Does jet fuel damage car paint?
July 10, 2022 11:11 AM   Subscribe

After 5 days parked in an outdoor long-term parking lot, some kind of (not tree) gunk accumulated evenly on our entire car. We suspect it's accumulated jet fuel vapor. It mostly did not come off at the car wash. What do I do? Am I completely screwed? Does the airport have any liability? Is there some specific product that will get it off?
posted by BuddhaInABucket to Travel & Transportation (15 answers total) 1 user marked this as a favorite
We suspect it's accumulated jet fuel vapor.

posted by NotMyselfRightNow at 11:22 AM on July 10, 2022 [20 favorites]

Unless you're mixing it with something there's no reason jet fuel vapor would accumulate at all, it evaporates completely even at low temperatures.

I'm with NotMyselfRight now and curious why you even think this is possible? You don't really get jet fuel vapor at ground level, while aircraft sometimes dump it in an emergency they usually do so over water or unpopulated areas, not near the airport long term parking lot.
posted by tiamat at 11:33 AM on July 10, 2022 [5 favorites]

Aside from what has already been said (i.e. there;'s basically no possibility that it's anything related to jet fuel), there was certainly something on your parking stub that states that they're not liable for any damage to your car, theft, etc.

Take your car to a detailer.
posted by jonathanhughes at 11:46 AM on July 10, 2022 [2 favorites]

I don’t know where you live, but it’s probably pollen-season for something there. If your car is evenly coated, that’s the obvious culprit to be eyeing. Take it through the car wash again (and not to a “touchless” one, if that’s what the first one was). It’ll come off.
posted by a box and a stick and a string and a bear at 11:53 AM on July 10, 2022 [7 favorites]

I'm another who's never heard of jet fuel condensation, suspect it's something plant-based, suggest washing & scrubbing carefully, by hand, with soapy, warm water. If that doesn't work, escalate to solvents (which may damage your paint, be careful).
posted by Rash at 12:39 PM on July 10, 2022

Is the substance yellowish?

Without divulging too many details about my work, I often respond to concerns about environmental issues from members of the public. Once, my colleague got a call from someone who lives near the airport, concerned that “chemtrails” had left buildup on their car.

It was bee poop.

“Jet fuel condensation”, like chemtrails, is not a thing that happens, scientifically speaking. Not saying bee poop is the culprit in your case, since it’s purely speculative, but I feel comfortable guessing that the substance is natural in origin.
posted by sparringnarwhal at 1:21 PM on July 10, 2022 [9 favorites]

I have spilled jet fuel on a wide variety of painted and non-painted surfaces - it evaporates cleanly and without a residue. You do not have jet fuel accumulated on your vehicle.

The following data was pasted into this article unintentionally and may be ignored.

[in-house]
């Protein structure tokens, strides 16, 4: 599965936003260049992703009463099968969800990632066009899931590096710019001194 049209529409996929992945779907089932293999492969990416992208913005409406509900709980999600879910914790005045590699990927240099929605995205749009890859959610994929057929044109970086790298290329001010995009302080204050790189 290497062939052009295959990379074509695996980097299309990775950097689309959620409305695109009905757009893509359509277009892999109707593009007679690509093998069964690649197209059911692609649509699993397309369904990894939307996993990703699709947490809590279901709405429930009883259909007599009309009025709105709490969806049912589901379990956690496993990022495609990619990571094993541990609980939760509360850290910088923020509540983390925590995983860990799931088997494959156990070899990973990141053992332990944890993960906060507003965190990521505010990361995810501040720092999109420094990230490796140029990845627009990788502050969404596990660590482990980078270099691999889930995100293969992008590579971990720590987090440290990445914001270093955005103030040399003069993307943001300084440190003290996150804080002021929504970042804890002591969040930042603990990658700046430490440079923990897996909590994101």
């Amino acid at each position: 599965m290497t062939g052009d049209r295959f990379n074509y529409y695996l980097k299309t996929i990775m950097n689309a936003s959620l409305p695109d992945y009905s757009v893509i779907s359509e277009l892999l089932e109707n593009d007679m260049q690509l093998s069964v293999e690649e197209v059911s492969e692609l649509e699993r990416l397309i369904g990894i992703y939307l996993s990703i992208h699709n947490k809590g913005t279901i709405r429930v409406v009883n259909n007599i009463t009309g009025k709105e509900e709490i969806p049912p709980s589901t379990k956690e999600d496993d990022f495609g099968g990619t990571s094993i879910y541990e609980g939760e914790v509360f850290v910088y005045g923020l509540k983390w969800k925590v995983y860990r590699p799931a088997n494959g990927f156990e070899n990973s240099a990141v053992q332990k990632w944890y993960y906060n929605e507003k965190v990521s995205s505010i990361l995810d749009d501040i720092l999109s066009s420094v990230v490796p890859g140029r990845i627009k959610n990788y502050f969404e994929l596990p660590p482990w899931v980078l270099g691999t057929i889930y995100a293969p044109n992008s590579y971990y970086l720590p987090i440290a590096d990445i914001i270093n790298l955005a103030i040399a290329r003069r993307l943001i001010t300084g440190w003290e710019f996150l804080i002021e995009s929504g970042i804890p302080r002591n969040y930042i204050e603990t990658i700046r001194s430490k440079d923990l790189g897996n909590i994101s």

posted by backseatpilot at 1:44 PM on July 10, 2022 [9 favorites]

Hmmm... Interesting! A pic might be helpful to narrow it down
posted by bahama mama at 1:58 PM on July 10, 2022

Did adjacent cars have the same thing?

I'm having flashbacks to 1980s California pesticide spraying, but I can't think of a reason they would spray a parking lot adjacent to the airport.
posted by ctmf at 2:49 PM on July 10, 2022

Response by poster: Pic of the spots. It looks like dried liquid spots, which is why we thought fuel (it covers the paint, but you can only see where the reflection hits it in the picture).

These spots are smaller than a millimeter- they were all over the windshield as well but came off of that.
posted by BuddhaInABucket at 2:52 PM on July 10, 2022

Did it rain at all while you were away? Even a trace? Especially a trace?

I'd suspect that a quick rain washed the polluted air and put all of that on the car's surface to dry.
posted by JoeZydeco at 2:57 PM on July 10, 2022 [7 favorites]

Any chance that you’re in the vicinity of forest fires? Your picture reminds me of what happens when a light rain passes through ash in the atmosphere.
posted by a box and a stick and a string and a bear at 3:47 PM on July 10, 2022 [2 favorites]

Did it rain at the airport while you were gone? Sometimes water spots can etch into the clear coat, especially if the sun bakes the spots into the paint. You might take it to an auto detailer and have them diagnose it and see if they can fix it.
posted by SageTrail at 4:01 PM on July 10, 2022 [2 favorites]

Response by poster: It’s possible that it was misty or something for that to happen! Looks like we’ll have to take it to a detailer but it sounds like this is not permanent damage. I dunno how my brain got to “jet fuel has burned off my car paint,” so thank you all for clearing that up!
posted by BuddhaInABucket at 4:15 PM on July 10, 2022 [2 favorites]

Some car washes say (paraphrasing) "We do a lot in a short time; if there's still stuff on your car, run it thru again."
posted by at at 3:51 PM on July 12, 2022

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